I was keen that we didn’t ‘play the gag’ as whilst the events of the film are fairly out there, it is a real situation for the characters, so playing the truth of the situation was paramount.

Music, as ever, was such an important part of this film to find the tone and help with the pace. I also wanted the music to help the film feel distinguished, adding to this sense that we were usurping a stuffy genre. Composer Darryl O’Donovan created a brilliant score. I think it buzzes with intelligence, humour and depth, and brings out the subtext of the film wonderfully. I especially love the way the music scores the dialogue and drama in the billiards room, which is quite a beast of a scene with various shifts in gear, and the punctuation the music gives to the film’s ending. Darryl made the score available on Apple Music and Spotify, I recommend checking it out!

How long have you spent working on Goodnight Henry?

Jamie and I ‘soft prepped’ the shoot from about eight weeks out, because we knew we needed a lot of lead time to find the location and cast, and a lot of fairly complicated things to put in place because of the period nature of the shoot. Though this was alongside our day jobs, so we fitted this kind of prep around our other commitments. We then did two weeks of formal prep when we sat in a room together to hash out the various logistical components of the shoot. We had one day for costume fittings/rehearsals and three days to shoot. The offline edit process was about three to four weeks and the online took about two further weeks.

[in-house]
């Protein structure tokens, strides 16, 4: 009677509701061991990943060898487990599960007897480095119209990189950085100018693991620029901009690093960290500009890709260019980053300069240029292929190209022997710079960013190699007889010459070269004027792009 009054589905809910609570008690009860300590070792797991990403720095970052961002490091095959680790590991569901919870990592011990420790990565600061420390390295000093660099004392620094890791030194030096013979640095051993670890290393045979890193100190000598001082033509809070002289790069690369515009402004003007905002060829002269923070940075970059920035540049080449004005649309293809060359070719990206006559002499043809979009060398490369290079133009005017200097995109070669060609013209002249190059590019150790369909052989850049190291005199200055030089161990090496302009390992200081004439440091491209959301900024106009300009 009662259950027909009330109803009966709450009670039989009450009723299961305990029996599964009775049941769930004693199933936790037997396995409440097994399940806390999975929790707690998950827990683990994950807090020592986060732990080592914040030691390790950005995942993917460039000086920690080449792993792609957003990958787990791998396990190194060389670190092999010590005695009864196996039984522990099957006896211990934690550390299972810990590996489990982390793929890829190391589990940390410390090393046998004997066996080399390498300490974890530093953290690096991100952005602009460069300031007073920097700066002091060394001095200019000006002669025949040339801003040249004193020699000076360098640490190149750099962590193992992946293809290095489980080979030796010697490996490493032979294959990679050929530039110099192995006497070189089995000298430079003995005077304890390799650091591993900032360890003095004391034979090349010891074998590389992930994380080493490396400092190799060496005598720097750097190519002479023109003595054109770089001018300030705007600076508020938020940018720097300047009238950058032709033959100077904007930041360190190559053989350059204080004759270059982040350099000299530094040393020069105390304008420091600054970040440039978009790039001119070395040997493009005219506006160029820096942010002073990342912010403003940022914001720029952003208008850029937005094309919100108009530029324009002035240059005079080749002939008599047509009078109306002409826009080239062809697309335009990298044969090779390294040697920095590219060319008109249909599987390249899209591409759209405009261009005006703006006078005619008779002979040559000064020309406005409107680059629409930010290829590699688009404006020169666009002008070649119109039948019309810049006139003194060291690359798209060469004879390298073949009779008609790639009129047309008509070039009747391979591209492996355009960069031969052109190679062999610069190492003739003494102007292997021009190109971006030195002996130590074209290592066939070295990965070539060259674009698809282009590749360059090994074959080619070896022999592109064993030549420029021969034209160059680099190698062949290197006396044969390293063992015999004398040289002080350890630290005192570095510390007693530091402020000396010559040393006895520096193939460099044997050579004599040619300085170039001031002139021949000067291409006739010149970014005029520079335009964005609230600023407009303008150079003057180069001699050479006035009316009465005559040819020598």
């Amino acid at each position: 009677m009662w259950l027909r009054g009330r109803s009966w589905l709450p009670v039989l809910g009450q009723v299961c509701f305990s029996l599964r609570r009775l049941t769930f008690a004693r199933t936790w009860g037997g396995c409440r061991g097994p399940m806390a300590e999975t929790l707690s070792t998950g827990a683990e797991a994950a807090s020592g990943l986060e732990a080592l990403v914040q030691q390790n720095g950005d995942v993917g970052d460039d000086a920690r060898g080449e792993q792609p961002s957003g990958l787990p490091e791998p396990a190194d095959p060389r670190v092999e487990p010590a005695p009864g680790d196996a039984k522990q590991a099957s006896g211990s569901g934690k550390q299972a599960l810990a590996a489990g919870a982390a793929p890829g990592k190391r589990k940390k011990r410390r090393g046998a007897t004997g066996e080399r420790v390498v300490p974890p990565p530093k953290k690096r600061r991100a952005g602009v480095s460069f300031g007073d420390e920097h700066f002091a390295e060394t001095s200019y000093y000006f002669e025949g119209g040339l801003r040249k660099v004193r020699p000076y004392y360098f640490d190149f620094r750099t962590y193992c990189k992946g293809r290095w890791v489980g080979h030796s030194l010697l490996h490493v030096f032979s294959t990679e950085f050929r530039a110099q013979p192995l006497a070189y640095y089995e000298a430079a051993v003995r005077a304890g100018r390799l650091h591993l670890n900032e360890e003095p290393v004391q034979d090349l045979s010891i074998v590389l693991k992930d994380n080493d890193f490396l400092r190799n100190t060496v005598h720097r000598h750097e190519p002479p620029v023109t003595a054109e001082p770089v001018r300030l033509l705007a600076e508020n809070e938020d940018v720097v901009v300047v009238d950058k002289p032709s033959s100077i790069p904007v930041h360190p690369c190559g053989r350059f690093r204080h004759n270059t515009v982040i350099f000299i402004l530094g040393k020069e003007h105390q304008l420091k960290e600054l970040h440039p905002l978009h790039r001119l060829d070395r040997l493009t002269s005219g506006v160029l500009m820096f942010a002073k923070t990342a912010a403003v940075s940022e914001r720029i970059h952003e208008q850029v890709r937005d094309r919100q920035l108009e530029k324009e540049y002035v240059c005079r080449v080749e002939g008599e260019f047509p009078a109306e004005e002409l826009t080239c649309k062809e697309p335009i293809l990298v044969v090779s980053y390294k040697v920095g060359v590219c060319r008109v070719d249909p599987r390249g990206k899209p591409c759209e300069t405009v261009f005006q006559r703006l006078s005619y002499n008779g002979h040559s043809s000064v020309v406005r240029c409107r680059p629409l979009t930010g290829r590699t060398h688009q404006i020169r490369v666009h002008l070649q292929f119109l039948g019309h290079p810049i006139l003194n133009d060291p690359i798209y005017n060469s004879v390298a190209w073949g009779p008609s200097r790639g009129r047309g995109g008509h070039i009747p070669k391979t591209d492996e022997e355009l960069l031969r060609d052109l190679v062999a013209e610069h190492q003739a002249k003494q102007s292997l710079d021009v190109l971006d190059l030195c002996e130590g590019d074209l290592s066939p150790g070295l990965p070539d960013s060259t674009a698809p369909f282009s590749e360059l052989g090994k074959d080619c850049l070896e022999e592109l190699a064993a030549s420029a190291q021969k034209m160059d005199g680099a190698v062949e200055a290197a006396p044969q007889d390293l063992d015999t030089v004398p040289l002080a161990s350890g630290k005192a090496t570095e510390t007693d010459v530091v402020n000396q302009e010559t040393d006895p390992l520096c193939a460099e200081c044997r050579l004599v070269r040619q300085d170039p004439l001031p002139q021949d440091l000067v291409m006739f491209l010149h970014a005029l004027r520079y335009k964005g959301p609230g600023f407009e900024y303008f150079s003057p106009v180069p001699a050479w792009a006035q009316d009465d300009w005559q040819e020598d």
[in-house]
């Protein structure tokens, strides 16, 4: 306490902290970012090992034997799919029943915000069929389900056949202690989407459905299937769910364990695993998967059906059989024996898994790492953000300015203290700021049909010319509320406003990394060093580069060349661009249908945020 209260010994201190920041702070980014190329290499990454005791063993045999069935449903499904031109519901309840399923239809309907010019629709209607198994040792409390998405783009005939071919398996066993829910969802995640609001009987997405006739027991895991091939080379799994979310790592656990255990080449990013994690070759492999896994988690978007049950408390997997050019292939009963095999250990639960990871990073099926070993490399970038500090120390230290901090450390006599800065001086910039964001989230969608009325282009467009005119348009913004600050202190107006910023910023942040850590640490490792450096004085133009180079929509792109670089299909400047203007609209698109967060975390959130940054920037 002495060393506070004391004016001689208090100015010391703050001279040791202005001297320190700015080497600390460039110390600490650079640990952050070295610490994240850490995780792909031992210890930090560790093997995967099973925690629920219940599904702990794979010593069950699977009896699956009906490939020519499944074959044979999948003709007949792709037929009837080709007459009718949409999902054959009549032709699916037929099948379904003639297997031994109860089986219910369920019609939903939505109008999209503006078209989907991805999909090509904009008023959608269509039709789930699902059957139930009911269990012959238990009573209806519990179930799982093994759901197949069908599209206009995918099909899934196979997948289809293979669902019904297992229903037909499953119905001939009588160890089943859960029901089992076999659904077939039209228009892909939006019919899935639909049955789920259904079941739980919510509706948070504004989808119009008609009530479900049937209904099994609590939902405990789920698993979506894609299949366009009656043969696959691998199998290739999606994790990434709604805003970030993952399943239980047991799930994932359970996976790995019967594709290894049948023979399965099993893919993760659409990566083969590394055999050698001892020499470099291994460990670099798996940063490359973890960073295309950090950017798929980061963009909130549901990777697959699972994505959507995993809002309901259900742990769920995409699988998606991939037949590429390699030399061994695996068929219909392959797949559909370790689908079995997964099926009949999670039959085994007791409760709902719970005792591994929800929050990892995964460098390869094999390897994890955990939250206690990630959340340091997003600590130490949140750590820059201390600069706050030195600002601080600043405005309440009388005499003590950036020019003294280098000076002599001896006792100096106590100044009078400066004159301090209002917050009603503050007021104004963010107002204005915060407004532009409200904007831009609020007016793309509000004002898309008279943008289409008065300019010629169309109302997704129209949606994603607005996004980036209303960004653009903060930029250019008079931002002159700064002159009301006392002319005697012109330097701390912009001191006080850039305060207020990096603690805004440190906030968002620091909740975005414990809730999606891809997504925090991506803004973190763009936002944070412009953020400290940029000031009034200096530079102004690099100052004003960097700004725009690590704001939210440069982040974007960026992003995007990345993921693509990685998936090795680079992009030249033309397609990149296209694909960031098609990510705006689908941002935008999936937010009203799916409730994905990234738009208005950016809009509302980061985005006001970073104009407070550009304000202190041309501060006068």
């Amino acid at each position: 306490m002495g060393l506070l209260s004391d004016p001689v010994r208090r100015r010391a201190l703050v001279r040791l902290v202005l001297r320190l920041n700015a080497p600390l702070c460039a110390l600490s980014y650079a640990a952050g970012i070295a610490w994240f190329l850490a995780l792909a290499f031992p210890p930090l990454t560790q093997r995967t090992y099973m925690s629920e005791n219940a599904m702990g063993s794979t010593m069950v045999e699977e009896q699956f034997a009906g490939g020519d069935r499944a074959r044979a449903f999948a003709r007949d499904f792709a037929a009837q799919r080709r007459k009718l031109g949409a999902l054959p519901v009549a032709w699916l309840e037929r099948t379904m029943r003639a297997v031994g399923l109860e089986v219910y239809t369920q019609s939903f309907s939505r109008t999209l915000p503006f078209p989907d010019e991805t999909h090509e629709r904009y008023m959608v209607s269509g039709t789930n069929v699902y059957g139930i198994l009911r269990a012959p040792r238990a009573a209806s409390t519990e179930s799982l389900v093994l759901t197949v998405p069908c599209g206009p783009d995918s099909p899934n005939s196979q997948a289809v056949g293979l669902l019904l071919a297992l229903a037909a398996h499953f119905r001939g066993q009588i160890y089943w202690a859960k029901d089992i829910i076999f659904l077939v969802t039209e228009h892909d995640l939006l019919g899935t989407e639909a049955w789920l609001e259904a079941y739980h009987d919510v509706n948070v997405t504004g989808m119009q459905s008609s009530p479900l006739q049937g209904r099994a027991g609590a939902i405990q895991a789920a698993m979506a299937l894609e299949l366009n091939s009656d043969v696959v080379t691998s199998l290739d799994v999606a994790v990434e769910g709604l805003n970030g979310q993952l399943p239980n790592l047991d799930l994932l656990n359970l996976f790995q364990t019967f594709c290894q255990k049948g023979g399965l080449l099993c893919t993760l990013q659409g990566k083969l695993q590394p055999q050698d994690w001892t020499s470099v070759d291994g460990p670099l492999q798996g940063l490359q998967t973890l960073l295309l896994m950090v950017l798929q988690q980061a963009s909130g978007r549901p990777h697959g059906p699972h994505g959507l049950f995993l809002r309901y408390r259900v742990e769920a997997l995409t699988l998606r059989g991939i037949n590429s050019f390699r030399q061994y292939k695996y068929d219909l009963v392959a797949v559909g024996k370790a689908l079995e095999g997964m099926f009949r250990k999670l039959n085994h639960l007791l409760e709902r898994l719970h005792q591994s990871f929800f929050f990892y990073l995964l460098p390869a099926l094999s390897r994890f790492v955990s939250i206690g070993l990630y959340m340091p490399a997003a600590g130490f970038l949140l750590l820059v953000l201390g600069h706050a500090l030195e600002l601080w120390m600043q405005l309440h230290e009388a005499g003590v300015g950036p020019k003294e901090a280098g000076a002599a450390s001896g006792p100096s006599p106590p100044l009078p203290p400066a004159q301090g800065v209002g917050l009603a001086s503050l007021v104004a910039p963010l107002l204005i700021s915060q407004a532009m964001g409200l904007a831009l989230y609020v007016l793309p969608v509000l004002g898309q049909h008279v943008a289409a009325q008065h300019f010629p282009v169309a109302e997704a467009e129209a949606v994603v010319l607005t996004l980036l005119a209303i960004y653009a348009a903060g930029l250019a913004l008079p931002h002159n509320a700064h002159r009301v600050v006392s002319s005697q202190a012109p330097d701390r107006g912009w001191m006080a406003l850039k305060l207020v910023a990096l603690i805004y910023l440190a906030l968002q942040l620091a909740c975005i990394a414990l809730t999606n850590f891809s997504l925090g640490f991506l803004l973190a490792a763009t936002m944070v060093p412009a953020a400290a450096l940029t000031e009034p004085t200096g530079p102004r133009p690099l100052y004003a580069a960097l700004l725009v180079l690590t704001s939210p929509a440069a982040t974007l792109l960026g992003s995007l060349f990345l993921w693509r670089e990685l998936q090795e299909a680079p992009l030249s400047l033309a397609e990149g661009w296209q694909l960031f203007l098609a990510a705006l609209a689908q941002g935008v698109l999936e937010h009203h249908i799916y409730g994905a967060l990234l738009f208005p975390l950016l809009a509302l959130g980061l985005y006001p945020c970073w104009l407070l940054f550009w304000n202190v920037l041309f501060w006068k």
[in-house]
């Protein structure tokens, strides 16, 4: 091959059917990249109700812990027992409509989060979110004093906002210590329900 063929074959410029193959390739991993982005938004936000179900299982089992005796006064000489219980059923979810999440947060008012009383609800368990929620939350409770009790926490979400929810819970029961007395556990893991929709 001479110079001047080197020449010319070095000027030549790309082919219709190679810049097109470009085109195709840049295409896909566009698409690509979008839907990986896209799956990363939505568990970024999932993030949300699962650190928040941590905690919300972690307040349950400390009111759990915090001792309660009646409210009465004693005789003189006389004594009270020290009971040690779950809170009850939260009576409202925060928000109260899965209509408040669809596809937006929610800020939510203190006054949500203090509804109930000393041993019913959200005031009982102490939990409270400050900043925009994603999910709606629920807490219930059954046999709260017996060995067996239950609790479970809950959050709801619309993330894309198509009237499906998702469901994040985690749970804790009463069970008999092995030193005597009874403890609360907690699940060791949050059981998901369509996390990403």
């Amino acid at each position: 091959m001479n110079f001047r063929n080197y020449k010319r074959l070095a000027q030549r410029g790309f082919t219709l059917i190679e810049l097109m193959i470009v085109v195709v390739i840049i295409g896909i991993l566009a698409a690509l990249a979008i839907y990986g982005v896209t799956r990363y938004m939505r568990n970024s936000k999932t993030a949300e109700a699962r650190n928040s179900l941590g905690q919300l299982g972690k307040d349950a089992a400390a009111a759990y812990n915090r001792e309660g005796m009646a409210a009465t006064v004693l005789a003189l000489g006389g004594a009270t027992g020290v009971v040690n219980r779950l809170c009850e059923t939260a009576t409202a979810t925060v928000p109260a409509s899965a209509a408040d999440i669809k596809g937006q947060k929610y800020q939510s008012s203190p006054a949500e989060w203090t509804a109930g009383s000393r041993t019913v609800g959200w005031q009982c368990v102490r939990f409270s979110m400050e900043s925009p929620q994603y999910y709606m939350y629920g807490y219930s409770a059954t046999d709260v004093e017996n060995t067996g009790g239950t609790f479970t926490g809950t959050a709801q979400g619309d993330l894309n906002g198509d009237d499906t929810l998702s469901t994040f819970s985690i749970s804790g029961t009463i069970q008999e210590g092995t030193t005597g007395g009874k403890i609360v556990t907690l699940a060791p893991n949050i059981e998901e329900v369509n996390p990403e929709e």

What’s next for you after Goodnight Henry? Is there anything you’re working on at present?

Since Goodnight Henry I directed an episode of Grace for ITV, and in July a TV movie I directed is being released on ITVX called The Effects of Lying, which is a comedy drama bringing about a fresh representation of British Asian families.

Jamie and I are working on a slate of projects for television and theatrical release, including a film called Strange Fish, which is a road movie thriller set on the illegal immigrant route across Europe. I just want to keep making stories that I feel very passionate about with collaborators whose work I admire.